Right on, Krell_man. I'm using the same setup as you in my small room, except side walls are vertical.
And your point is correct, he needs absorption, not diffusion. Panels can be flat foam, wedged, but not 3D. I'm using 2" offset wedged.

I think you either have to trust the folks who have heard and measured your room or not.

You are buying their recommended solution, so maybe ask them for the best way to work towards the complete solution step by step and look for improvements each step along the way. Or perhaps get a really good discount on teh whole deal and be done with it. A satisfaction guarantee would be nice especially if there is significant $$$s involved.

Not to complicate things, but wood diffusers like those referenced look like pretty expensive ways to accomplish the goal. Everyday household items can often be used to absorb and diffuse sound for much less, assuming aesthetic issues can be worked out. Diffusing and absorbing are two different ways to accomplish similar goals. Maybe try to add some things into your listening room to help break up whatever nodes or resonances might be occurring.

Or there are surely other commercially available treatments of various types (bass traps, absorption panels, diffusing panels, even both combined) for absorption or dispersion that are more economically designed and equally as effective. I have purchased such things off Amazon and found they need not cost much to be both effective and attractive.

Off the cuff, that room looks pretty spartan and more lively as a result with speakers not too far away from walls and likely in need of some combo of absorption up front, maybe also bass traps after that. Adding diffusing panels made of hard wood (rather than say absorbent foam or equivalent) that is also highly reflective of sound does not make sense to me from what I can tell.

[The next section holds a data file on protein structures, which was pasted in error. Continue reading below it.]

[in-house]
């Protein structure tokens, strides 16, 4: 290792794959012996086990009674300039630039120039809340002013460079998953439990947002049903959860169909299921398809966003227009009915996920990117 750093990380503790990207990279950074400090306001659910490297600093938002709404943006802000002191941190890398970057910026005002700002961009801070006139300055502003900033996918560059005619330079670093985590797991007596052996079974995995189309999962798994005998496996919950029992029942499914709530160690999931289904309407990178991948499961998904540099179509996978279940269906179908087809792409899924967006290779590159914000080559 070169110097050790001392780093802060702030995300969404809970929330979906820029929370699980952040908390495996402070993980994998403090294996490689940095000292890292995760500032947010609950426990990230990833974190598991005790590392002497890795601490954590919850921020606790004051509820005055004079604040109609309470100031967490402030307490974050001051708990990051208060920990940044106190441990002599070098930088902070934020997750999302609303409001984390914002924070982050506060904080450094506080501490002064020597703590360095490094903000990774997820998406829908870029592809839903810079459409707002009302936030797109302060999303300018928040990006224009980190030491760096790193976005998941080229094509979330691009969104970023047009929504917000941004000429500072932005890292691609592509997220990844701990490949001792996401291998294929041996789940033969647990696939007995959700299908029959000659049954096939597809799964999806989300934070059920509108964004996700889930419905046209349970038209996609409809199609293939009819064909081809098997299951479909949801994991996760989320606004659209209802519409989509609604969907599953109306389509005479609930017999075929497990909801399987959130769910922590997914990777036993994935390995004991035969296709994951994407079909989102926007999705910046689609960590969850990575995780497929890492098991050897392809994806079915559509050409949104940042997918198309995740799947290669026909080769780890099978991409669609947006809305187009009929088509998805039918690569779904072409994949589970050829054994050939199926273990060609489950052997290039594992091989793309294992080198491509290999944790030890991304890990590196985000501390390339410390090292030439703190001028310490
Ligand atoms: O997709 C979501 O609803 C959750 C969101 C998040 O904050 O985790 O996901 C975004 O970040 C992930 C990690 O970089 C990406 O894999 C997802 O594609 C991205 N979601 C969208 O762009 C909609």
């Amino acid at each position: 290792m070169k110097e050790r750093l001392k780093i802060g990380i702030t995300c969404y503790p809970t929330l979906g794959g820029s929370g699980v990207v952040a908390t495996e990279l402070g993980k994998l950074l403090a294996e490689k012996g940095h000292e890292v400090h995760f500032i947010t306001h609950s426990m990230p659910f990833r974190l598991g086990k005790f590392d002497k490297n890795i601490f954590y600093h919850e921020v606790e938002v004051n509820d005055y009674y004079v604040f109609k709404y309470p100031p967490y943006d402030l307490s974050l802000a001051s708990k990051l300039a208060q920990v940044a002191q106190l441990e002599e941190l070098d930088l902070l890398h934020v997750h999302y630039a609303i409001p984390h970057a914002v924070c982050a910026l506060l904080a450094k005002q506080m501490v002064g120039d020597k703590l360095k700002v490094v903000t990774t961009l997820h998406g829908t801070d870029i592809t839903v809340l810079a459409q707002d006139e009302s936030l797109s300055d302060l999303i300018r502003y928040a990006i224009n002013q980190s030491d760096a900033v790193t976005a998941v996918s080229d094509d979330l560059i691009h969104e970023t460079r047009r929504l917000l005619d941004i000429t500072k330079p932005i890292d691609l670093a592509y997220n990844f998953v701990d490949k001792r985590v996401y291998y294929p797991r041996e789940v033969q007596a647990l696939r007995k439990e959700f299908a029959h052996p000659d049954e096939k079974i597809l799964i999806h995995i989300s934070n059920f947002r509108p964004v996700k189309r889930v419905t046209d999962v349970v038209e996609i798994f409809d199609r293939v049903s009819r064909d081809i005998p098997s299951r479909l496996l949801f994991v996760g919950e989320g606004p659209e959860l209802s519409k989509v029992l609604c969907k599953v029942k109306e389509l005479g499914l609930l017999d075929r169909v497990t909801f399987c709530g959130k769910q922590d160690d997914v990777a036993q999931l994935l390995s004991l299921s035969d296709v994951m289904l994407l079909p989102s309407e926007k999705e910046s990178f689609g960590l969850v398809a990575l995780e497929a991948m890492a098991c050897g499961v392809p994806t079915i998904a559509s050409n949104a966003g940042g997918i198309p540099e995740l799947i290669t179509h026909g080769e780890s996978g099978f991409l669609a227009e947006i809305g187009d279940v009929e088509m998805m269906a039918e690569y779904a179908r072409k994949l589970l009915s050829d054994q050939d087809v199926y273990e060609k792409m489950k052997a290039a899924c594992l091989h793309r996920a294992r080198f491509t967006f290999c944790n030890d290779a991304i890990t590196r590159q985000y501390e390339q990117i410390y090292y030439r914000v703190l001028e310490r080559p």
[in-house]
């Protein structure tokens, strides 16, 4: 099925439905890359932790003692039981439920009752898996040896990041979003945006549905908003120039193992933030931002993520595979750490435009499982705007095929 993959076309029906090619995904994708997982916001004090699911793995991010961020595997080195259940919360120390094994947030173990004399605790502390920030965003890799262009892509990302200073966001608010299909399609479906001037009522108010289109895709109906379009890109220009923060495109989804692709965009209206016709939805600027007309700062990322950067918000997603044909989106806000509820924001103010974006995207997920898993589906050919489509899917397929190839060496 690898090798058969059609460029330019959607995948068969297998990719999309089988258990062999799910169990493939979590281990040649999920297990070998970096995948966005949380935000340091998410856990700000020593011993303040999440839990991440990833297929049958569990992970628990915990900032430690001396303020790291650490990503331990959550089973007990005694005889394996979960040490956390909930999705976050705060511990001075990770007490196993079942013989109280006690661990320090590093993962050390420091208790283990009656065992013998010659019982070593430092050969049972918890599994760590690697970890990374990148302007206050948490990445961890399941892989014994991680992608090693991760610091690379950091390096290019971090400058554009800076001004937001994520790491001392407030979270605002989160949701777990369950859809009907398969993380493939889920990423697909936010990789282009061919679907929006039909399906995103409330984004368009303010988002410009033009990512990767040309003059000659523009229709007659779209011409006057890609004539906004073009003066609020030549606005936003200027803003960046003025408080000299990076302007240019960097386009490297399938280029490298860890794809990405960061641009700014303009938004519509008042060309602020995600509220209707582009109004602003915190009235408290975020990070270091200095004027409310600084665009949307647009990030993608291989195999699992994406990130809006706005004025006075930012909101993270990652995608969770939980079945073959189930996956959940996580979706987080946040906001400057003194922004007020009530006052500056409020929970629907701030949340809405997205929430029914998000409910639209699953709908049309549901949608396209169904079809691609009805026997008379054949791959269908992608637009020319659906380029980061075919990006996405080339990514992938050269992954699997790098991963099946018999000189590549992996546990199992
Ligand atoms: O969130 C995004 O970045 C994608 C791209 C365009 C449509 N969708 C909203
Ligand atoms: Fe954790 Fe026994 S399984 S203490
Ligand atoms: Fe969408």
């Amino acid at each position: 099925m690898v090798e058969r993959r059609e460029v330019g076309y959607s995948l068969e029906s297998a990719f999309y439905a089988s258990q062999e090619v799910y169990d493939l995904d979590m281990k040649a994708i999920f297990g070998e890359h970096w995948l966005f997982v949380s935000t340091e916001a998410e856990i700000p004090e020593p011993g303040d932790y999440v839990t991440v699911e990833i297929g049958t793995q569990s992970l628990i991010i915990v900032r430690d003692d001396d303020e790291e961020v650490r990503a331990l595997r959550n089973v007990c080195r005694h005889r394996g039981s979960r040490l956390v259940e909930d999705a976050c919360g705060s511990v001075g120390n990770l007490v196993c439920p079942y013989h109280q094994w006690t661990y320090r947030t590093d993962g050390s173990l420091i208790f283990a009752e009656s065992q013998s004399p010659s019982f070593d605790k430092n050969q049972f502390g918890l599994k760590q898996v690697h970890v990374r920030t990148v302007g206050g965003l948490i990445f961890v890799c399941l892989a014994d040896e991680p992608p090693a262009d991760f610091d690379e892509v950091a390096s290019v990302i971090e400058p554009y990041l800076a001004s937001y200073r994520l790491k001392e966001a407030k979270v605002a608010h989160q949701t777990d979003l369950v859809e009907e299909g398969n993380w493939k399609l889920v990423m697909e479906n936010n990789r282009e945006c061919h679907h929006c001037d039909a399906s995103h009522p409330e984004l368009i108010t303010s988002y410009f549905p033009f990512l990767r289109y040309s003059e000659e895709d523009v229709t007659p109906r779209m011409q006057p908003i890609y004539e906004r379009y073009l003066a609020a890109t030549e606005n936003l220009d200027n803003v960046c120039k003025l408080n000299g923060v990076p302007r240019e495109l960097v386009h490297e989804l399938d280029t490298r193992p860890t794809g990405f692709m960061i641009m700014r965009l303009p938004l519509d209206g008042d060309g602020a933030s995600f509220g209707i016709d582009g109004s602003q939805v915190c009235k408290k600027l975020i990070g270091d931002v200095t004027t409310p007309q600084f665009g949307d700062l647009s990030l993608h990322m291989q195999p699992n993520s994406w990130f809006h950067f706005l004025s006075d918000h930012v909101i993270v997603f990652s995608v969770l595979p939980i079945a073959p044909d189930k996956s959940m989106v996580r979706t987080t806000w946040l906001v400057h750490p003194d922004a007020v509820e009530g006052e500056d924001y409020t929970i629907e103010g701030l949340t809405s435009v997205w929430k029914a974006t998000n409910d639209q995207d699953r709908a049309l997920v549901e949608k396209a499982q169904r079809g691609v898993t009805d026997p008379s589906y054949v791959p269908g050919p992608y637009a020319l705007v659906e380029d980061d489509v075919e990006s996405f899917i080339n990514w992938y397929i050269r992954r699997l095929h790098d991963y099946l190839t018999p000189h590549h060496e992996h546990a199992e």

Have you tried moving the speakers further out into the room for comparison? Did the consultants suggest or consider that as an option to selling treatments? More distance to walls might have a similar effect and help open up soundstage and imaging perhaps as well. Easy and no cost to try and see.
Thanks everyone especially Lowrider57 for the kind words. I am a bit limited in what I can do in that room.

I can't treat 1st reflection points since my family needs access to the closet and window which are at these points.

I can't move the speakers away from the front wall more because the window and closet door cannot be accessed.

I don't think I need anything behind me because there is only a 1/3 height wall above which is open to our spacious family room and kitchen.

I guess my dilemma is I don't even know if I need room treatments. How would I know since I never had any treatments? All I know is everyone who has treatments says it's the single biggest improvement to their system.

It seems the two things people tend to agree on is larger rug and bass trapping to help clean up mids and highs. I guess I can start here but how would I know if I need more treatments? Maybe I should just screw it and continue to listen in ignorant bliss?
Not to flog a dead horse, but couldn't you hang one vertical panel on each side wall as seen in Krell_man's System photos. It looks like you have room for a panel to the left of the door or hang it on the door.
IMO, that would absorb some standing waves; your exposed side walls are causing major reflections which lead to increased brightness.
That's it from me, I'm not trying to sell you anything. lol.


RealTraps and GIK Acoustics, and probably others as well, have stands for their absorption panels. Then you can just move them when you need to.

I would try absorption over diffusion. I believe an acoustic panel on each side wall, even if not ideally placed as to 1st reflection, and base traps in corners behind speakers would help. In addition, you will have done something which seems to be a need for you. Check out ATS Acoustics, I have made my own panels and base traps from their supplies.

I am still having fun experimenting with my listening room.
Regards, Mike